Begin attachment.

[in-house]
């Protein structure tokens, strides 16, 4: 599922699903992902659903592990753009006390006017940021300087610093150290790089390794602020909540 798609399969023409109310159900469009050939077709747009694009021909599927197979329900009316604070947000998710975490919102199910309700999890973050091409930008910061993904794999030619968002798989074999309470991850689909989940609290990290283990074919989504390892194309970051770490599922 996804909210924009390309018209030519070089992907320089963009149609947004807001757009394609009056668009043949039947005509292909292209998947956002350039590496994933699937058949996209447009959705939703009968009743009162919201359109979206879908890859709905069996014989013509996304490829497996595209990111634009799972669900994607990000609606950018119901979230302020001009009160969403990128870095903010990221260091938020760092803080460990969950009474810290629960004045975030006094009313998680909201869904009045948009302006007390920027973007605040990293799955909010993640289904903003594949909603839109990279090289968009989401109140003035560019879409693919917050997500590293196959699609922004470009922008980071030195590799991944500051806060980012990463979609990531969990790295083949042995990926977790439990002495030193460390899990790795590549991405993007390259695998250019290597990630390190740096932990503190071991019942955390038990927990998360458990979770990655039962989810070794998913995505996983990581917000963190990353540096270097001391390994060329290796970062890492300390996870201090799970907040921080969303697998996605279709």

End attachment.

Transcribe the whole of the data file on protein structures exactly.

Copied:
[in-house]
């Protein structure tokens, strides 16, 4: 599922699903992902659903592990753009006390006017940021300087610093150290790089390794602020909540 798609399969023409109310159900469009050939077709747009694009021909599927197979329900009316604070947000998710975490919102199910309700999890973050091409930008910061993904794999030619968002798989074999309470991850689909989940609290990290283990074919989504390892194309970051770490599922 996804909210924009390309018209030519070089992907320089963009149609947004807001757009394609009056668009043949039947005509292909292209998947956002350039590496994933699937058949996209447009959705939703009968009743009162919201359109979206879908890859709905069996014989013509996304490829497996595209990111634009799972669900994607990000609606950018119901979230302020001009009160969403990128870095903010990221260091938020760092803080460990969950009474810290629960004045975030006094009313998680909201869904009045948009302006007390920027973007605040990293799955909010993640289904903003594949909603839109990279090289968009989401109140003035560019879409693919917050997500590293196959699609922004470009922008980071030195590799991944500051806060980012990463979609990531969990790295083949042995990926977790439990002495030193460390899990790795590549991405993007390259695998250019290597990630390190740096932990503190071991019942955390038990927990998360458990979770990655039962989810070794998913995505996983990581917000963190990353540096270097001391390994060329290796970062890492300390996870201090799970907040921080969303697998996605279709």